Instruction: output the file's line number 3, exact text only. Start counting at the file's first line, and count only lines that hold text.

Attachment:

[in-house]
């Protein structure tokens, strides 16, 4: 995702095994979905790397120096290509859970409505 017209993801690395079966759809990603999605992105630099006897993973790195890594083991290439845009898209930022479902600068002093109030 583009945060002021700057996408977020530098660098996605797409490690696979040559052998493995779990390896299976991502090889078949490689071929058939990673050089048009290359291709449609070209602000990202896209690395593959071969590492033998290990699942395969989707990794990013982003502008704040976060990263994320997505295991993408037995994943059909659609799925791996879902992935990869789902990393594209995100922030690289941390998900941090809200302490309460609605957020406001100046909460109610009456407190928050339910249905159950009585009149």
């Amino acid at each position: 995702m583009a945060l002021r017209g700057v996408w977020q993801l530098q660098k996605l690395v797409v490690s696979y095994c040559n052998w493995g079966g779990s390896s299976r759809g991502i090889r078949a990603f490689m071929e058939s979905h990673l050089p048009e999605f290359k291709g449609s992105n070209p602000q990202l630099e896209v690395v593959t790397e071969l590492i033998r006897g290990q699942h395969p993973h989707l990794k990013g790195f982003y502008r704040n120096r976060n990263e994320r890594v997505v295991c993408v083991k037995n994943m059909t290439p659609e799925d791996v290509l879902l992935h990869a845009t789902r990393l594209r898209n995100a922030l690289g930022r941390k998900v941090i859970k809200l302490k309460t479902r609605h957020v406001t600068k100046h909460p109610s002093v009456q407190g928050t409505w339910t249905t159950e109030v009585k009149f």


């Amino acid at each position: 995702m583009a945060l002021r017209g700057v996408w977020q993801l530098q660098k996605l690395v797409v490690s696979y095994c040559n052998w493995g079966g779990s390896s299976r759809g991502i090889r078949a990603f490689m071929e058939s979905h990673l050089p048009e999605f290359k291709g449609s992105n070209p602000q990202l630099e896209v690395v593959t790397e071969l590492i033998r006897g290990q699942h395969p993973h989707l990794k990013g790195f982003y502008r704040n120096r976060n990263e994320r890594v997505v295991c993408v083991k037995n994943m059909t290439p659609e799925d791996v290509l879902l992935h990869a845009t789902r990393l594209r898209n995100a922030l690289g930022r941390k998900v941090i859970k809200l302490k309460t479902r609605h957020v406001t600068k100046h909460p109610s002093v009456q407190g928050t409505w339910t249905t159950e109030v009585k009149f």